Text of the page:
The Mental Effects of Daylight Savings and Circadian Rhythm
Each spring, we move our clocks forward an hour, the change is known to cause disruptions to the body’s internal clock, also known as your circadian rhythm. Your circadian rhythm is what makes you feel tired and helps you wake up naturally. In fact, your sleep schedules are mostly based off of the 24 hour day and night cycle.
Daylight savings may throw off your internal clock, but it also may have significant effects on the body. Depending on your habits, it may be easier for some people to adjust to the time shift than others. The spring is a more difficult transition compared to the fall. According to the American Academy of Neurology, “Researchers found that the overall rate of ischemic stroke was 8 percent higher during the first two days after a daylight saving time transition. People with cancer were 25 percent more likely to have a stroke after daylight saving time than during another period. The risk was also higher for those over age 65, who were 20 percent more likely to have a stroke right after the transition.”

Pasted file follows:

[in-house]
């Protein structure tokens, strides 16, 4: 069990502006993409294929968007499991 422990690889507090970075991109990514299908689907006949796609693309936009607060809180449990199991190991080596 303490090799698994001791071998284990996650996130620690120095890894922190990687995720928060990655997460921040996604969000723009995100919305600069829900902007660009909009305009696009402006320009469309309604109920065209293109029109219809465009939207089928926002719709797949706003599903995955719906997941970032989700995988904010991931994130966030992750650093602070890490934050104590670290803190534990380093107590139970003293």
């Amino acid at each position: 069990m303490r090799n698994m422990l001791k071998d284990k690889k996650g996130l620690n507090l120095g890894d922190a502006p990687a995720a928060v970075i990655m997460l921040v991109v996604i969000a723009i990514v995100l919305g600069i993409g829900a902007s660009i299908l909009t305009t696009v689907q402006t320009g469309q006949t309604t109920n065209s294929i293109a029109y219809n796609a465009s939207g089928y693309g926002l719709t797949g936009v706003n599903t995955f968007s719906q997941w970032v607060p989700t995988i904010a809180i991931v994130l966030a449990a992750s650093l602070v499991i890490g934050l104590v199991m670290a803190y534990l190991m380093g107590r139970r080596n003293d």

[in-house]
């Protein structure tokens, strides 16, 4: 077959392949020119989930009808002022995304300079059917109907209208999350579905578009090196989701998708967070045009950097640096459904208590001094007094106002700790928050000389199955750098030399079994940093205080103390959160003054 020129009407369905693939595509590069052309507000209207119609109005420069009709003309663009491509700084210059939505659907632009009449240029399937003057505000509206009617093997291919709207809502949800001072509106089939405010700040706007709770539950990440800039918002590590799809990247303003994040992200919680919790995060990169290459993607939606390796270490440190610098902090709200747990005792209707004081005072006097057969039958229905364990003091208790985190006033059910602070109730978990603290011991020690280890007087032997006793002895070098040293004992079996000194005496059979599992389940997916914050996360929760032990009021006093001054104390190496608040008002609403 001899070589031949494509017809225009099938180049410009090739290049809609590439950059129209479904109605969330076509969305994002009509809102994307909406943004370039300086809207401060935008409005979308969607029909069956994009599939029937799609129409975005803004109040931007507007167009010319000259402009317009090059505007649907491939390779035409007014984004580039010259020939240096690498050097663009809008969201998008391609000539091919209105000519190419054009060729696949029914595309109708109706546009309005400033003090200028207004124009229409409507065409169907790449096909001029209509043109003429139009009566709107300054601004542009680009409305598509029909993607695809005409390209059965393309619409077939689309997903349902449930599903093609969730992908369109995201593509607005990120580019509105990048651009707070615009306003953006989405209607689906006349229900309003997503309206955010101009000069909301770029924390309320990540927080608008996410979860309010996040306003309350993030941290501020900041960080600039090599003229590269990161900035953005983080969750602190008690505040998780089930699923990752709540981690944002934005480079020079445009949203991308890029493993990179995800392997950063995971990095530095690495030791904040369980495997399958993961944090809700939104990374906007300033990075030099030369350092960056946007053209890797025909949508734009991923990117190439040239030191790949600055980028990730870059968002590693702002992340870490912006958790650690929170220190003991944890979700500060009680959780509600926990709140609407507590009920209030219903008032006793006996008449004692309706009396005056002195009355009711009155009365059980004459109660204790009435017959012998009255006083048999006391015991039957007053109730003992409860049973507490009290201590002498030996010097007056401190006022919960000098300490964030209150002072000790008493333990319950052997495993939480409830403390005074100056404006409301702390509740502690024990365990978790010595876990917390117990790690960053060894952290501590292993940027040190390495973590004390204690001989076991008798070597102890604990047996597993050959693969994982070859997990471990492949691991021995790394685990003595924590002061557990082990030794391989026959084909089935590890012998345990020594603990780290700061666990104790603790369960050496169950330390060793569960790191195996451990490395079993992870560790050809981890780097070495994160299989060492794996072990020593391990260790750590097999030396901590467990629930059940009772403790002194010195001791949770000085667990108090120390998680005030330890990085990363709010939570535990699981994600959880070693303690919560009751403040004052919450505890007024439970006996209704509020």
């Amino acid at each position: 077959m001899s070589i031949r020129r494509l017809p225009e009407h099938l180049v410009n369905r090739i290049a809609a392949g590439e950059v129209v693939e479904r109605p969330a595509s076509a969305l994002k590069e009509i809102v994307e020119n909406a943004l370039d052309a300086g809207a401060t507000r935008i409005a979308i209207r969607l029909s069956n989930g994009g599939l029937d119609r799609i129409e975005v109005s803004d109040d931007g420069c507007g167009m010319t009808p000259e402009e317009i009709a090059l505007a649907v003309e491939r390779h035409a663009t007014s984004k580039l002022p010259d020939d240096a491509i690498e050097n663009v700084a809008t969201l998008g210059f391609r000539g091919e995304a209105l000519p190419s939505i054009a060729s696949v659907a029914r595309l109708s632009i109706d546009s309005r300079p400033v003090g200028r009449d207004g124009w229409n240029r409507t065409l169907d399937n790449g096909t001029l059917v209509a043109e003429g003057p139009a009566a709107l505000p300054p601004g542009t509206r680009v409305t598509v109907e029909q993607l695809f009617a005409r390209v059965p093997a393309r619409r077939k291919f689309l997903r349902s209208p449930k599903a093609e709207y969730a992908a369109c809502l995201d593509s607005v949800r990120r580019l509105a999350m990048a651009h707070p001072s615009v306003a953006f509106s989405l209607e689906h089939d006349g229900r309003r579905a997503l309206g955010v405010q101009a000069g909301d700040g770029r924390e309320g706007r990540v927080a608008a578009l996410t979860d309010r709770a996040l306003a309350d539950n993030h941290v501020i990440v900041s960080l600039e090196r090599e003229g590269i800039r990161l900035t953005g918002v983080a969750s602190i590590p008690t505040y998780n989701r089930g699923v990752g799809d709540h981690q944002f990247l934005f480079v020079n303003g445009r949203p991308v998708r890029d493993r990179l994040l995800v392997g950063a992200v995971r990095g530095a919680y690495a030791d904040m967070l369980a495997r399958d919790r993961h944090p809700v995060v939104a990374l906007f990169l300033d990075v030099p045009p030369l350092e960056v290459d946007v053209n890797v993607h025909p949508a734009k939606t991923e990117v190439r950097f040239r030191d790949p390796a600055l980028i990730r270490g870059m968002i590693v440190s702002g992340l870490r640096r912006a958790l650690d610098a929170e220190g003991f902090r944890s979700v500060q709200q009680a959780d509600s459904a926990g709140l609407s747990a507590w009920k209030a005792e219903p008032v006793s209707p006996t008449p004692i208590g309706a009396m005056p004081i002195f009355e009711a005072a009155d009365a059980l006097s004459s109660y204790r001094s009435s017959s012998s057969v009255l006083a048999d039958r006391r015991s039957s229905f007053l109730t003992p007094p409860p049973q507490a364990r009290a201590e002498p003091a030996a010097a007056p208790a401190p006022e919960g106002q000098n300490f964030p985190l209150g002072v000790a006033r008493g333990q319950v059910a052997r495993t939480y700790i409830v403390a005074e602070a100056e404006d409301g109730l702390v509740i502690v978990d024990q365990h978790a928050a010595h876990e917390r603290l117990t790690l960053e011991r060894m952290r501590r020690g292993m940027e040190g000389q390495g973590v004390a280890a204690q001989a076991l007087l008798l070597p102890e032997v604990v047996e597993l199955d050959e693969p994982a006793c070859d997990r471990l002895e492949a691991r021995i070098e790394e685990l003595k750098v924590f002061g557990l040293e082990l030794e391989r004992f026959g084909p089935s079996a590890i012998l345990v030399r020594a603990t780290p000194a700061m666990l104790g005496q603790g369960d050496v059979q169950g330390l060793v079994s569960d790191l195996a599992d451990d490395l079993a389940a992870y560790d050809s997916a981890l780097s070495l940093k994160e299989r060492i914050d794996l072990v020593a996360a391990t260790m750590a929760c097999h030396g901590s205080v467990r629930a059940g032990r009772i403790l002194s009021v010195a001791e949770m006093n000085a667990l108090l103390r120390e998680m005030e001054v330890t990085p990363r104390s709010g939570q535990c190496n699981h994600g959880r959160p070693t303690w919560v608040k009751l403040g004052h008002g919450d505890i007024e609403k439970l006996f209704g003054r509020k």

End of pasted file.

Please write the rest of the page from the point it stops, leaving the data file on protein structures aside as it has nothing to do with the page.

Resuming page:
The following Monday after daylight savings, research has found that people get 40 minutes less sleep, which may lead to greater negative health effects in the following days.
Here are a few ways to cope and transition into the new daylight schedule:
- Don't consume caffeine at least 6-8 hours before bedtime
- Eat dinner a few hours before bedtime
- Aim for seven to nine hours of sleep
- Dim your lights closer to bedtime to encourage melatonin production, which helps you fall asleep
- Avoid using your smart phone or watching television around bedtime, as the blue light from screens may affect your ability to sleep
While daylight savings is a time of transition for our bodies, it too is one of our key markers that spring is just around the corner!